The Adventures Of Huckleberry Finn - online book

Complete illustrated version of Mark Twain's classic book.

Home Main Menu Order Support About Search

Share page  

Previous Contents Next

" Goodnessgracioussakes, I'd a ben afeard to live inich a------"
" 'Fraid to live !—why, I was that scared I das'nt hardly go to bed, or get up, or lay down, or set down, Sister Eidgeway. Why, they'd steal the very—why, good­ness sakes, you can guess what kind of a fluster I was in by the time midnight come, last night. I hope to gracious if I warn't afraid they'd steal some o' the family ! I was just to that pass, I didn't have no reasoning faculties no more. It looks foolish enough, now, in the day-time ; but I says to myself, there's my two poor boys asleep, 'way up stairs in that lonesome room, and I declare to good­ness I was that uneasy 't I crep' up there and locked 'em in ! I did. And any­body would. Because, you know, when you get scared, that way, and it keeps run­ning on, and getting worse and worse, all the time, and your wits gets to addling, and you get to doing all sorts o' wild things, and by-and-by you think to your­self, spos'n I was a boy, and was away up there, and the door ain't locked, and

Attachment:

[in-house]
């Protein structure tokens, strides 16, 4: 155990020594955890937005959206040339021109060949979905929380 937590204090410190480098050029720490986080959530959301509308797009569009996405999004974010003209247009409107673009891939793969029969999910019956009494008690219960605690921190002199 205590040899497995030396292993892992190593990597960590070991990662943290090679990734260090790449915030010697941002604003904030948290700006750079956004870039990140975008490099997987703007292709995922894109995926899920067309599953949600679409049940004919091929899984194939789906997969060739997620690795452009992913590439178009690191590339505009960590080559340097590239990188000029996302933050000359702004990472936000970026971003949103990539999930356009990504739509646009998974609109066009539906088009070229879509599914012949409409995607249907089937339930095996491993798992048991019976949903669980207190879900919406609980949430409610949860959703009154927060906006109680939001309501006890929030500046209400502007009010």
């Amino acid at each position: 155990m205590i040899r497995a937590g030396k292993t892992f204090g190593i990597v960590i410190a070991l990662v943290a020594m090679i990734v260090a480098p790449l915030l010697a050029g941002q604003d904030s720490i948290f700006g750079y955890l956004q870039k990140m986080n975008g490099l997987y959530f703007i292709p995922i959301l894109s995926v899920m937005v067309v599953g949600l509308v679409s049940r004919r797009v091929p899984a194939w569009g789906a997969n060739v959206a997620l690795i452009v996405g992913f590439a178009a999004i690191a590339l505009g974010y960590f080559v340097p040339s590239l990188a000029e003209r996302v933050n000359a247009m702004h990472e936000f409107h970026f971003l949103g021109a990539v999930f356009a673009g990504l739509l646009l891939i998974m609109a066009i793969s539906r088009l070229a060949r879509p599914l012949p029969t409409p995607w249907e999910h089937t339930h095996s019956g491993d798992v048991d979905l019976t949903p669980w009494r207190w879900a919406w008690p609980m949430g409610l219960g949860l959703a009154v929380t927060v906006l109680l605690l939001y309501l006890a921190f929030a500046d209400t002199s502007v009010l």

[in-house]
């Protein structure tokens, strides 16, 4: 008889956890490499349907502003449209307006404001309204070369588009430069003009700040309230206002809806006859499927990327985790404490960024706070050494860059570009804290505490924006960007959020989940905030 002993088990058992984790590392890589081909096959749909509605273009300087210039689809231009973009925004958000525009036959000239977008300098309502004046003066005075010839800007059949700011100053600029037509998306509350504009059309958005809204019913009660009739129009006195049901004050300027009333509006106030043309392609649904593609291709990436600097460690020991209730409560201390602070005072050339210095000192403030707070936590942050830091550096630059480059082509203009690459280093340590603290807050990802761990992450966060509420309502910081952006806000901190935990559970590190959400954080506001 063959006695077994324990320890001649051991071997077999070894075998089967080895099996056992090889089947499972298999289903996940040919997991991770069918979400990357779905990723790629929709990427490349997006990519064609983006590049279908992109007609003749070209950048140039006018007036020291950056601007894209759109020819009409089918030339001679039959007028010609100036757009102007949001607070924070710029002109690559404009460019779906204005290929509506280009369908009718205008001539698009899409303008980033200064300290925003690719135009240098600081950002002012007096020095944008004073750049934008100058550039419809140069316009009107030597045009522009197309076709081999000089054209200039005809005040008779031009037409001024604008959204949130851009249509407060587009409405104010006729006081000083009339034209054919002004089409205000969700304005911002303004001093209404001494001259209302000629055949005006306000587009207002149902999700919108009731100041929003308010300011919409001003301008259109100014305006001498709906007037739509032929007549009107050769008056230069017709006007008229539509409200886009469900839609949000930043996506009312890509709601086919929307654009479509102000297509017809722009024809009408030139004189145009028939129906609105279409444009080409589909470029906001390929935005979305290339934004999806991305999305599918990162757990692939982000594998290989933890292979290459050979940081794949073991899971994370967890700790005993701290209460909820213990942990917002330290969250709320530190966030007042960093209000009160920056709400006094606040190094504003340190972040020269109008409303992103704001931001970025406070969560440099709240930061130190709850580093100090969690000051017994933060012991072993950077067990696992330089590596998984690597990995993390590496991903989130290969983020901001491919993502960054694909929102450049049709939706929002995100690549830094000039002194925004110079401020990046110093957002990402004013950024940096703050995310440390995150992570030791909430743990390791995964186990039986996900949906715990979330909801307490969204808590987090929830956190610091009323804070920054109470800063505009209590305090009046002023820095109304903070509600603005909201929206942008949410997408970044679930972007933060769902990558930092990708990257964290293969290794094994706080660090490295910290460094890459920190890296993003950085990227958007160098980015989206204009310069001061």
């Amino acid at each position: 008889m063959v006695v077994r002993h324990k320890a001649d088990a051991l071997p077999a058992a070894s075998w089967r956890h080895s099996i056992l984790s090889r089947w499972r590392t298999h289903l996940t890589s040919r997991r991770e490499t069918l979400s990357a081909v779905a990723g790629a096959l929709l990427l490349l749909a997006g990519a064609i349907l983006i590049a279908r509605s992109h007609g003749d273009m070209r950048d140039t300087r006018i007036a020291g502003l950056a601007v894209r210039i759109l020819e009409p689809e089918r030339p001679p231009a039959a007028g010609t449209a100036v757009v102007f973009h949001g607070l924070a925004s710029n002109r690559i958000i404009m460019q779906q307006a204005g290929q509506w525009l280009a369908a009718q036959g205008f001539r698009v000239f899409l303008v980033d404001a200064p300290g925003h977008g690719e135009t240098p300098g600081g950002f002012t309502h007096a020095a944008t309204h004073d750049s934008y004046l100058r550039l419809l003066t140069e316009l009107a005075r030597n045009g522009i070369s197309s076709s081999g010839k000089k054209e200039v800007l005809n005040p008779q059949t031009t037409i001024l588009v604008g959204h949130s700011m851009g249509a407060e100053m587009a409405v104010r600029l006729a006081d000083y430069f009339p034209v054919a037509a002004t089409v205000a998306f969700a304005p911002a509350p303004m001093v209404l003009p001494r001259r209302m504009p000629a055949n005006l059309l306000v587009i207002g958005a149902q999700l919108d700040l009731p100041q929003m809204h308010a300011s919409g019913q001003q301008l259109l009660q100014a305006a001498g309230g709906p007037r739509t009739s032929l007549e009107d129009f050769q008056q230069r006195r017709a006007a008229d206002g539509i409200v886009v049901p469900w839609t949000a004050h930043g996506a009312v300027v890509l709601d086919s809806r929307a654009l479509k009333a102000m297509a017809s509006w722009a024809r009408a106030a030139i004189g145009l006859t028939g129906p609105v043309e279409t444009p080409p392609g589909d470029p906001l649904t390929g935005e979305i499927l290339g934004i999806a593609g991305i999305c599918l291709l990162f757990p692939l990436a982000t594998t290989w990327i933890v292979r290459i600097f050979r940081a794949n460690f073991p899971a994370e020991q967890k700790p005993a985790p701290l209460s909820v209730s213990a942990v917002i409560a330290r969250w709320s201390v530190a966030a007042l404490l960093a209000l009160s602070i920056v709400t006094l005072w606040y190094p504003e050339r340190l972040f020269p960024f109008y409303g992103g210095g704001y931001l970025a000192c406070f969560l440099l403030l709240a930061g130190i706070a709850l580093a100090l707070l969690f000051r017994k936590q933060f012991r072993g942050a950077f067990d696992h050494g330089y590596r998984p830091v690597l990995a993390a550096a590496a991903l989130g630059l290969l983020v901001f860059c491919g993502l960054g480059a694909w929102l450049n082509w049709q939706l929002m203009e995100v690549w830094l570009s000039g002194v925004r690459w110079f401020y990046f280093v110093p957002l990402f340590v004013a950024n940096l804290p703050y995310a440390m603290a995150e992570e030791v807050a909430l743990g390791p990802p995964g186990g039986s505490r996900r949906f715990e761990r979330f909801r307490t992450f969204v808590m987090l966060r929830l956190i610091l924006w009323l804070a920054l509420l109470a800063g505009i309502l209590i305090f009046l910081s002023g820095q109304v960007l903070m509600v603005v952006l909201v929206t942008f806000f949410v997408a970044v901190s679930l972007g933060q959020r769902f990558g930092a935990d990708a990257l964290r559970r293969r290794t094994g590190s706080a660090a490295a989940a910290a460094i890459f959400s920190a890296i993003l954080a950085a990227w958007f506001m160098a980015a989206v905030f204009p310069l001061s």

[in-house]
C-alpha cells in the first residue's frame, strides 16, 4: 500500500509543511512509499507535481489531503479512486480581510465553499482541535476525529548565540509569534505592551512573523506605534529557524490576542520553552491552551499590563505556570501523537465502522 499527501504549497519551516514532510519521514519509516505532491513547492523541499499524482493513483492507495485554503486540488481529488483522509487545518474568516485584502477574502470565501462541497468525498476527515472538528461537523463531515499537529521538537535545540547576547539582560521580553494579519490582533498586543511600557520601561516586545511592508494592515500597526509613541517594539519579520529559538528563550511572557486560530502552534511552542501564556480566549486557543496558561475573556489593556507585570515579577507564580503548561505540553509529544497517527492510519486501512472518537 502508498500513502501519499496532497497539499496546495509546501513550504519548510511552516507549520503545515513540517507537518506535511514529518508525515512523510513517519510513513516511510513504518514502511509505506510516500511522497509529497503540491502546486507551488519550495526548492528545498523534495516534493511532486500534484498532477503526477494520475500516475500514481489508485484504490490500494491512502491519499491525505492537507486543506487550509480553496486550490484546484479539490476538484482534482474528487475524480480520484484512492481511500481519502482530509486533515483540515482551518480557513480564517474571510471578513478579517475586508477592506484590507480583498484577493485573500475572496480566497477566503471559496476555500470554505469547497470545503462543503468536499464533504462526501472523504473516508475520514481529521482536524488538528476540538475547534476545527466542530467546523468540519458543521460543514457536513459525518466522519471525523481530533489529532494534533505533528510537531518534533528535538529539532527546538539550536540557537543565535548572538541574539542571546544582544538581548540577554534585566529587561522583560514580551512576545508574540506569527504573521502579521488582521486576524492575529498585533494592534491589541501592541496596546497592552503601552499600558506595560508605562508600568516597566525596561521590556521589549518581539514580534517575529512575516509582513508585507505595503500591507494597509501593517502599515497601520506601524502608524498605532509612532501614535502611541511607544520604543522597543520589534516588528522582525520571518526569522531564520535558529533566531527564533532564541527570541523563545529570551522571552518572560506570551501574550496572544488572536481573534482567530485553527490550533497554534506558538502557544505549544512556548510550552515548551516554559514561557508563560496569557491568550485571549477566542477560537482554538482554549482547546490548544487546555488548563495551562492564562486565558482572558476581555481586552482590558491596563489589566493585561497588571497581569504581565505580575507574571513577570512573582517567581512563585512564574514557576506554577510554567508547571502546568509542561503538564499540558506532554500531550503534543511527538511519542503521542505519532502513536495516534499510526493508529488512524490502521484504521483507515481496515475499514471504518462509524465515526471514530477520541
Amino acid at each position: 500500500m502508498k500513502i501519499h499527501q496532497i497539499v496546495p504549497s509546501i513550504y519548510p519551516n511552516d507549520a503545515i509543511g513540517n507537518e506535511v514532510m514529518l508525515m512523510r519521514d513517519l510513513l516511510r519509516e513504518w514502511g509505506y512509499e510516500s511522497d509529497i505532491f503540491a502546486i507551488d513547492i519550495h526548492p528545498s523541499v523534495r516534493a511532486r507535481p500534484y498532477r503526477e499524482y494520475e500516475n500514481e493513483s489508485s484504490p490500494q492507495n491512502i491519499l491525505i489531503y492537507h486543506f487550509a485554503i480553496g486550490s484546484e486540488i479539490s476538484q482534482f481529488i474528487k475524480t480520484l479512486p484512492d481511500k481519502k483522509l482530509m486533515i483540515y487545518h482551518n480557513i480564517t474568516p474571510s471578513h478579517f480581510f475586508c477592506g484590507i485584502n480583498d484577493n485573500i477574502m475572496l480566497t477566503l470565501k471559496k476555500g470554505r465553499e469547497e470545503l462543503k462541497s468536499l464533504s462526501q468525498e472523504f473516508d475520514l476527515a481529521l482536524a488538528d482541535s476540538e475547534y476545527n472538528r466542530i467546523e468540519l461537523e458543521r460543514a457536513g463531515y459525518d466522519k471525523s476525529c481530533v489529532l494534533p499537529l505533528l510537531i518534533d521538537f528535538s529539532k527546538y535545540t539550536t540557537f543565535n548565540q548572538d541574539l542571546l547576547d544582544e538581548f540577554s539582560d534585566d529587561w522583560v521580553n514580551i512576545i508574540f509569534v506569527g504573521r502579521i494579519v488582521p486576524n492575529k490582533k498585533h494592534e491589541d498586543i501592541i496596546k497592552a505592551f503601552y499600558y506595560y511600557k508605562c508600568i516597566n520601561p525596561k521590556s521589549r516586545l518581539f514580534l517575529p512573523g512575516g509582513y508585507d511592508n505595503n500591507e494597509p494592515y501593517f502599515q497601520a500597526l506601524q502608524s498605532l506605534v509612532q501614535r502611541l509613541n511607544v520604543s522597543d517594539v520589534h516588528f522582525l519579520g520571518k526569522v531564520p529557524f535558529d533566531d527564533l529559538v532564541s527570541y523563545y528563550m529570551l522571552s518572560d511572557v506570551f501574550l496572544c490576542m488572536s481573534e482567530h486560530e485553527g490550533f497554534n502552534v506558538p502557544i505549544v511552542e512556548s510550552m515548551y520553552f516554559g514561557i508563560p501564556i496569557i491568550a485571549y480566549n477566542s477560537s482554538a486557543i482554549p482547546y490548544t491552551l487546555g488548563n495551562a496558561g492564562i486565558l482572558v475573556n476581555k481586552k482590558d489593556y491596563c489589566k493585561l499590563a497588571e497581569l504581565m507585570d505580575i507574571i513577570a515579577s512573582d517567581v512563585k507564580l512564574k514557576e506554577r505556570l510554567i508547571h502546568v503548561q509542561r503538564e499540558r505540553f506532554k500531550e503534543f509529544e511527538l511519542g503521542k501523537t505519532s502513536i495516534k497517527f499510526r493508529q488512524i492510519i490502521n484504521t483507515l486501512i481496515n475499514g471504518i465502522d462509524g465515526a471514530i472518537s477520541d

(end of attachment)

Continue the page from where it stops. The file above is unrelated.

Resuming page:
you------" She stopped, looking kind of wondering, and then she turned her
head around slow, and when her eye lit on me—I got up and took a walk.
Says I to myself, I can explain better how we come to not be in that room this morning, if I go out to one side and study over it a little. So I done it. But I dasn't go fur, or she'd a sent for me. And when it was late in the day, the people all went, and then I come in and told her the noise and shooting waked up me and " Sid," and the door was locked, and we wanted to see the fun, so we went down the lightning-rod, and both of us got hurt a little, and we didn't never want to try that no more. And then I went on and told her all what I told Uncle Silas before ; and then she said she'd forgive us, and maybe it was all right enough anyway, and about what a body might expect of boys, for all boys was a pretty harum-scarum lot, as fur as she could see ; and so, as long as no harm hadn't come of it, she judged she better put in her time being grateful we was alive and well and she had us still, stead of fretting over what was past and done. So then she kissed me, and patted me on the head, and dropped into a kind of a brown study ; and pretty soon jumps up, and says :
" Why, lawsamercy, it's most night, and Sid not come yet ! What has become of that boy ? "
I see my chance ; so I skips up and says :